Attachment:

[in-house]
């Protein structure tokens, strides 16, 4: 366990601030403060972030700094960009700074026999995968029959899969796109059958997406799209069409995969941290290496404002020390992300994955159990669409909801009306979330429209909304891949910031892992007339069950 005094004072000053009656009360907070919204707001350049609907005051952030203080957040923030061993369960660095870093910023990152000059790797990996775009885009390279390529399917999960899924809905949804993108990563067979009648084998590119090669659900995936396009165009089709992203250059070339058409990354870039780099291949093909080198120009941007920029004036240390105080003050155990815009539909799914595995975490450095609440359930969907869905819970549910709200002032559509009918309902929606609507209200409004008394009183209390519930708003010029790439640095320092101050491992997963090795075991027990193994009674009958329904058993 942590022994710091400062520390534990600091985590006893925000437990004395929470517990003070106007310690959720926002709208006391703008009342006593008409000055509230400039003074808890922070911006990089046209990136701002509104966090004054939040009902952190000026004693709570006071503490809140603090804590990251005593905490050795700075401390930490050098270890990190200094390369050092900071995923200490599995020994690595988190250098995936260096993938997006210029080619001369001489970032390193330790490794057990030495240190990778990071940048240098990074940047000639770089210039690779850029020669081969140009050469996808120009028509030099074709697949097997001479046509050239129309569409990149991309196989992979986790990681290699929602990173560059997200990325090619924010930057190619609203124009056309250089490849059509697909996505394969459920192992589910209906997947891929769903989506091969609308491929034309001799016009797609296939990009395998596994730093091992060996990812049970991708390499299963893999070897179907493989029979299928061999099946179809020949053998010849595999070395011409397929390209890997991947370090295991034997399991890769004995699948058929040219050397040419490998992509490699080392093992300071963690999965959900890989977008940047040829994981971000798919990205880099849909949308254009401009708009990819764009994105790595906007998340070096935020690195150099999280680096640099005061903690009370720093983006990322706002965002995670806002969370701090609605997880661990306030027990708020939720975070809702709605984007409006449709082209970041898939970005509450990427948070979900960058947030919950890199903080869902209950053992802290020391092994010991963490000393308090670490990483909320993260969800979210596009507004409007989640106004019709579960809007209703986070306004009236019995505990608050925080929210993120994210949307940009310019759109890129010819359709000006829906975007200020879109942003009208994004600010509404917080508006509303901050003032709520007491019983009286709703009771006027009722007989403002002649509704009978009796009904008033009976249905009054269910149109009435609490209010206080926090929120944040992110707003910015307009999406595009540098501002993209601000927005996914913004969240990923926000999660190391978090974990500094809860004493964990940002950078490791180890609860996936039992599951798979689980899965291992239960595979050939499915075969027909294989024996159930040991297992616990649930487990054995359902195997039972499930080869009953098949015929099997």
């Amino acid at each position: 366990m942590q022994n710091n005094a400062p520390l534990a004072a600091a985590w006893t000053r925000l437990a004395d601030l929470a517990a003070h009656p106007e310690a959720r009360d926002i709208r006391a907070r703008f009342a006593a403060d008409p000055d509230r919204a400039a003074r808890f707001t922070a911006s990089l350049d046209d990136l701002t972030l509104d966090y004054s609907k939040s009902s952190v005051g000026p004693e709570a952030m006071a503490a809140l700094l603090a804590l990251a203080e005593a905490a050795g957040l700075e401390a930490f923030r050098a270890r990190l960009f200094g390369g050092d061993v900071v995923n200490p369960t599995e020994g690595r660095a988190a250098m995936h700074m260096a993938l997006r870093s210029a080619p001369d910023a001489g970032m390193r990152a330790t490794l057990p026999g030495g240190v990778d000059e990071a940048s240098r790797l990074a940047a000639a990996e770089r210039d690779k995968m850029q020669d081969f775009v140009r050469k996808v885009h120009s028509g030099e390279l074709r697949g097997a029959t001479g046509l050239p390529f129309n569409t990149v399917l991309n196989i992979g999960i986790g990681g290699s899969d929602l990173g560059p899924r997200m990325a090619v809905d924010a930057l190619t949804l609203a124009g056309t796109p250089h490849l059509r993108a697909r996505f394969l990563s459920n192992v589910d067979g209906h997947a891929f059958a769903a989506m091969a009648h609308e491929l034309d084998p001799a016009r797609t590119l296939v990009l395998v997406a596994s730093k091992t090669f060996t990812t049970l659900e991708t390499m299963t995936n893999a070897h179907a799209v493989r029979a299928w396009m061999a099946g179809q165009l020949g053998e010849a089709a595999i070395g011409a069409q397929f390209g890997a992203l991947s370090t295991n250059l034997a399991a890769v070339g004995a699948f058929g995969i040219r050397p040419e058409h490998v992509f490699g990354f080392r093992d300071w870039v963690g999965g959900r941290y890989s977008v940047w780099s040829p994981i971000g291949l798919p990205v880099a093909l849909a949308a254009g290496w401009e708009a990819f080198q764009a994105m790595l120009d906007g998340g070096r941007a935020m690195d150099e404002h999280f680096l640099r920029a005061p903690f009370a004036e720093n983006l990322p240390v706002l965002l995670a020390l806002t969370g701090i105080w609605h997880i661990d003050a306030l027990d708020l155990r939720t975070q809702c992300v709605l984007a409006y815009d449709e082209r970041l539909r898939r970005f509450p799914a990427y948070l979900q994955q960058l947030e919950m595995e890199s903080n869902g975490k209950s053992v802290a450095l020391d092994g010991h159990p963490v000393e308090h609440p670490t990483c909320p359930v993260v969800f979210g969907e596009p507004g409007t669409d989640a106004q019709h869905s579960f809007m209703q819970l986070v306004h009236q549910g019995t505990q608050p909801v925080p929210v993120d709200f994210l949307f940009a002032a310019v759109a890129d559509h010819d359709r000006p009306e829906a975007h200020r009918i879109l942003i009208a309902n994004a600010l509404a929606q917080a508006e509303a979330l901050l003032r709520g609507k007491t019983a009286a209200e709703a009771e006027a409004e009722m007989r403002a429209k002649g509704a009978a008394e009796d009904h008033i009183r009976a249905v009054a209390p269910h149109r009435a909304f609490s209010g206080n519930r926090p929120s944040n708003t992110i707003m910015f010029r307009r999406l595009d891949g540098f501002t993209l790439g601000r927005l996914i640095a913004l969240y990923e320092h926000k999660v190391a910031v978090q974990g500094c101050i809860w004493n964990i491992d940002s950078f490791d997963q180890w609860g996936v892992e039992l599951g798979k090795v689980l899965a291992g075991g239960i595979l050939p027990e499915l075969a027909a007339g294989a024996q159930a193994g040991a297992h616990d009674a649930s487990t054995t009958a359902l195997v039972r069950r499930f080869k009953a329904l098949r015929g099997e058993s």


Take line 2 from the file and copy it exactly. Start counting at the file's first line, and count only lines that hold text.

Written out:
């Protein structure tokens, strides 16, 4: 366990601030403060972030700094960009700074026999995968029959899969796109059958997406799209069409995969941290290496404002020390992300994955159990669409909801009306979330429209909304891949910031892992007339069950 005094004072000053009656009360907070919204707001350049609907005051952030203080957040923030061993369960660095870093910023990152000059790797990996775009885009390279390529399917999960899924809905949804993108990563067979009648084998590119090669659900995936396009165009089709992203250059070339058409990354870039780099291949093909080198120009941007920029004036240390105080003050155990815009539909799914595995975490450095609440359930969907869905819970549910709200002032559509009918309902929606609507209200409004008394009183209390519930708003010029790439640095320092101050491992997963090795075991027990193994009674009958329904058993 942590022994710091400062520390534990600091985590006893925000437990004395929470517990003070106007310690959720926002709208006391703008009342006593008409000055509230400039003074808890922070911006990089046209990136701002509104966090004054939040009902952190000026004693709570006071503490809140603090804590990251005593905490050795700075401390930490050098270890990190200094390369050092900071995923200490599995020994690595988190250098995936260096993938997006210029080619001369001489970032390193330790490794057990030495240190990778990071940048240098990074940047000639770089210039690779850029020669081969140009050469996808120009028509030099074709697949097997001479046509050239129309569409990149991309196989992979986790990681290699929602990173560059997200990325090619924010930057190619609203124009056309250089490849059509697909996505394969459920192992589910209906997947891929769903989506091969609308491929034309001799016009797609296939990009395998596994730093091992060996990812049970991708390499299963893999070897179907493989029979299928061999099946179809020949053998010849595999070395011409397929390209890997991947370090295991034997399991890769004995699948058929040219050397040419490998992509490699080392093992300071963690999965959900890989977008940047040829994981971000798919990205880099849909949308254009401009708009990819764009994105790595906007998340070096935020690195150099999280680096640099005061903690009370720093983006990322706002965002995670806002969370701090609605997880661990306030027990708020939720975070809702709605984007409006449709082209970041898939970005509450990427948070979900960058947030919950890199903080869902209950053992802290020391092994010991963490000393308090670490990483909320993260969800979210596009507004409007989640106004019709579960809007209703986070306004009236019995505990608050925080929210993120994210949307940009310019759109890129010819359709000006829906975007200020879109942003009208994004600010509404917080508006509303901050003032709520007491019983009286709703009771006027009722007989403002002649509704009978009796009904008033009976249905009054269910149109009435609490209010206080926090929120944040992110707003910015307009999406595009540098501002993209601000927005996914913004969240990923926000999660190391978090974990500094809860004493964990940002950078490791180890609860996936039992599951798979689980899965291992239960595979050939499915075969027909294989024996159930040991297992616990649930487990054995359902195997039972499930080869009953098949015929099997």